These are some of the things that have caught my attention lately. It’s a more eclectic mix than just the news business, but then so’s life:
- Towards a New Capitalism | Tom Glocer — “The current administration seems to have only a single destination for fiscal stimulus: large military programs, many of which appeal more to members of Congress than to career military leaders. The new President might direct Federal spending to two large and needy infrastructure programs. First, the Nation’s highways, bridges, tunnels, ports and railways, and second, the digital highway. The US Interstate System is showing its age, and the country seems to have skipped the era of fast trains like the Japanese Bullet or French TGV entirely. Meanwhile, in the digital economy, while Korea, Japan and others build-out 10gb true broadband networks, the US still defines “broadband” as 256kb.
It does not take a genius to figure out that digital and physical highways coupled with significant investments in educating a future workforce and keeping them healthy are key to not only stimulating a return to growth but also long-term economic prosperity.”
- The coming war between Barack Obama and the press corps. — By Jack Shafer — Slate Magazine — “Obama will abandon the habit of walking on water he picked up during the past two years because you can’t build a moat around the White House the way you can a presidential campaign. His administration may stay on message and never leak, but it won’t be the only circus in town. Few Cabinet secretaries, members of Congress, federal bureaucrats, federal grantees, soldiers and sailors, or others drawing a salary from the U.S. Treasury get the love or respect from the president that they think they’re owed. They’ll leak because it will be in their interest to leak, and the press will feast. When they leak, he’ll do what every president has done. He’ll flip out.”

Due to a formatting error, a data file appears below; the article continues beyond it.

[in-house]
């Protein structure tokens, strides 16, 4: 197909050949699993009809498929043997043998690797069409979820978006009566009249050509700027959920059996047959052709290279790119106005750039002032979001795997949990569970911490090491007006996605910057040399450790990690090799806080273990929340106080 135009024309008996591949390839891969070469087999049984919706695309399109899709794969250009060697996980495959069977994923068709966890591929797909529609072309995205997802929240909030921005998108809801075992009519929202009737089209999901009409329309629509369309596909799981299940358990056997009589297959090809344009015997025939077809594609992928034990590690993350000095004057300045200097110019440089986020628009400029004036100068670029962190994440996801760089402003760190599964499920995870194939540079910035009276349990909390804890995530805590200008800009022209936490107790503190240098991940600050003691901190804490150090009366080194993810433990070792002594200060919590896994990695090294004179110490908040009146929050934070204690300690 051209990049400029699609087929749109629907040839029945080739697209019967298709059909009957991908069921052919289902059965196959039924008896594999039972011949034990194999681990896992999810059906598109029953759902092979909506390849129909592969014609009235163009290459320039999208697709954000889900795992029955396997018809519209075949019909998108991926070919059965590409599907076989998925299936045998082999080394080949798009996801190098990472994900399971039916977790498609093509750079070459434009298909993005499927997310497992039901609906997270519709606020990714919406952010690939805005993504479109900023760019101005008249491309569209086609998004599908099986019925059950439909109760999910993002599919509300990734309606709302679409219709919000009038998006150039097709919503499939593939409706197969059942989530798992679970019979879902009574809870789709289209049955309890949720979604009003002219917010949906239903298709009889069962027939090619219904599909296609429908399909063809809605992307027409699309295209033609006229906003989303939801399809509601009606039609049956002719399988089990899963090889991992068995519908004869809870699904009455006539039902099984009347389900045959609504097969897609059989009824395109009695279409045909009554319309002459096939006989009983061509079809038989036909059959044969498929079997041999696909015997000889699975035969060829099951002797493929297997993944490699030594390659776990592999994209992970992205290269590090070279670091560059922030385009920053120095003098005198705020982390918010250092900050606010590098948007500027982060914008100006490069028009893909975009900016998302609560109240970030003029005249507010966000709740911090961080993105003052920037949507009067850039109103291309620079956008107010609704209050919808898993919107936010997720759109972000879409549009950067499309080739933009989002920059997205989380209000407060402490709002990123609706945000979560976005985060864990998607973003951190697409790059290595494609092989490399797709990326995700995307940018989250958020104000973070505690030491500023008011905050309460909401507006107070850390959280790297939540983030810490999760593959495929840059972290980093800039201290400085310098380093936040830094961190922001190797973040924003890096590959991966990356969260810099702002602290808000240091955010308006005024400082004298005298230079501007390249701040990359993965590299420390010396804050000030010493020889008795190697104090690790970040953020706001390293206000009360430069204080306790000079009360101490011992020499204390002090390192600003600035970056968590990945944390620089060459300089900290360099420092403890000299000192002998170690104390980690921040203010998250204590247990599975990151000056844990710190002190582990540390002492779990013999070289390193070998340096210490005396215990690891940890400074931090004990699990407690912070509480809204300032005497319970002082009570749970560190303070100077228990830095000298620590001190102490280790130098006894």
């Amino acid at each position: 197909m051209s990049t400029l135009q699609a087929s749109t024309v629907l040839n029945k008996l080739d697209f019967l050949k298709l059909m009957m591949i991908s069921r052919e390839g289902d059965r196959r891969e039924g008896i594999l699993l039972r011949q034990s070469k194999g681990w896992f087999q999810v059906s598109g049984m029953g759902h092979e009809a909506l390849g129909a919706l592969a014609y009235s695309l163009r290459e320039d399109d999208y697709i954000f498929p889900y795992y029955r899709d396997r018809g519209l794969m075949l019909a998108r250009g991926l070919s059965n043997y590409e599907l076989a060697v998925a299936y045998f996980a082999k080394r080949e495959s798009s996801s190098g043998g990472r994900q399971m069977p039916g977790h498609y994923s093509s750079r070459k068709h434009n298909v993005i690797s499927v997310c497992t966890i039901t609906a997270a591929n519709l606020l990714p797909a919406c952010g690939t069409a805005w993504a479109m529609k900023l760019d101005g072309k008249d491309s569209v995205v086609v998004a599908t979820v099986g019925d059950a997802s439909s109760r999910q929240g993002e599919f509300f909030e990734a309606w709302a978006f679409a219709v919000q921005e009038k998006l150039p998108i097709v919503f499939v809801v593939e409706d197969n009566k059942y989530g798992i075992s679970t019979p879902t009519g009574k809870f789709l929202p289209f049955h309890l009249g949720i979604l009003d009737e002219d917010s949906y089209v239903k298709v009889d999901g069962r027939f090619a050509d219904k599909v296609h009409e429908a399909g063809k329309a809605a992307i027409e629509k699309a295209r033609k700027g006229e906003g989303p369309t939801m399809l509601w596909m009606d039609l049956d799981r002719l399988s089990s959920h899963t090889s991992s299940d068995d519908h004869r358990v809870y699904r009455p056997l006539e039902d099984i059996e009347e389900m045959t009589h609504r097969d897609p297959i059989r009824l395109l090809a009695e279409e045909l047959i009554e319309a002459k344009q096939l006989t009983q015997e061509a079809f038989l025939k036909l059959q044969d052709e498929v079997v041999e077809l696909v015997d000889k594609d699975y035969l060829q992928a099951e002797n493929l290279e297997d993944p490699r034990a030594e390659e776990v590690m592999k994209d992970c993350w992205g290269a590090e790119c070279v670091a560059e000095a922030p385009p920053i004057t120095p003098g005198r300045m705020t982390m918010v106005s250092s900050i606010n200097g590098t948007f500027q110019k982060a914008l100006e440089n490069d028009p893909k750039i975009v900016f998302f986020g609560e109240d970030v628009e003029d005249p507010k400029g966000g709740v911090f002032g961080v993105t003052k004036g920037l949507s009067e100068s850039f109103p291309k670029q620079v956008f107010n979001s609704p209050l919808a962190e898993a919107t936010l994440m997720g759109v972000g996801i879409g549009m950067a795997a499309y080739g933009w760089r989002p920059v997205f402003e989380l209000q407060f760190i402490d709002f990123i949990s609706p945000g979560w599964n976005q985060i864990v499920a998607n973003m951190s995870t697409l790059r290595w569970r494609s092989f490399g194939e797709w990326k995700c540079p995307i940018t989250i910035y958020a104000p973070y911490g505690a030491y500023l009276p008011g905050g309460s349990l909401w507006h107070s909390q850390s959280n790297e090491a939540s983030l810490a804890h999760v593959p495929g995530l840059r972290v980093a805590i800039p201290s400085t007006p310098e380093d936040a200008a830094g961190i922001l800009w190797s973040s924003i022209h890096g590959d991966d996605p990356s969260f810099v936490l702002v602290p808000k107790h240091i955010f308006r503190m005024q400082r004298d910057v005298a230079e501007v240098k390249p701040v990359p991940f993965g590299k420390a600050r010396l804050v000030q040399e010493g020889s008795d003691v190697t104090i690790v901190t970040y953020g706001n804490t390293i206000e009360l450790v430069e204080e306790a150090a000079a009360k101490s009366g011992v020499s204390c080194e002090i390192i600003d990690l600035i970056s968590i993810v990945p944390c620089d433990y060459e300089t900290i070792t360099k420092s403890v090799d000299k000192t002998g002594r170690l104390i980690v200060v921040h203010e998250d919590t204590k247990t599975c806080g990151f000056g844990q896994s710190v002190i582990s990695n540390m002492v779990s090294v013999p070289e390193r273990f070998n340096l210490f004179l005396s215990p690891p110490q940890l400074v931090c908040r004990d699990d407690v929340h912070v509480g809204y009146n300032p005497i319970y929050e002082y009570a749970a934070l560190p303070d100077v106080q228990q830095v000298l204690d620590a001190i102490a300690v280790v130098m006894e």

- Medien: Hat Qualitätsjournalismus im Internet eine Chance? | Welt Online — “Wenn aber die Gewährsleute von Kramp und Weichert recht behalten, stellt sich die Frage, wie Qualitätsjournalismus künftig finanziert werden soll. Die User sind gewohnt, dass Informationen im Netz nichts kosten. Und schon jetzt lässt sich absehen, dass allein durch Werbung sich Online Qualitätsjournalismus nicht finanzieren lassen wird.”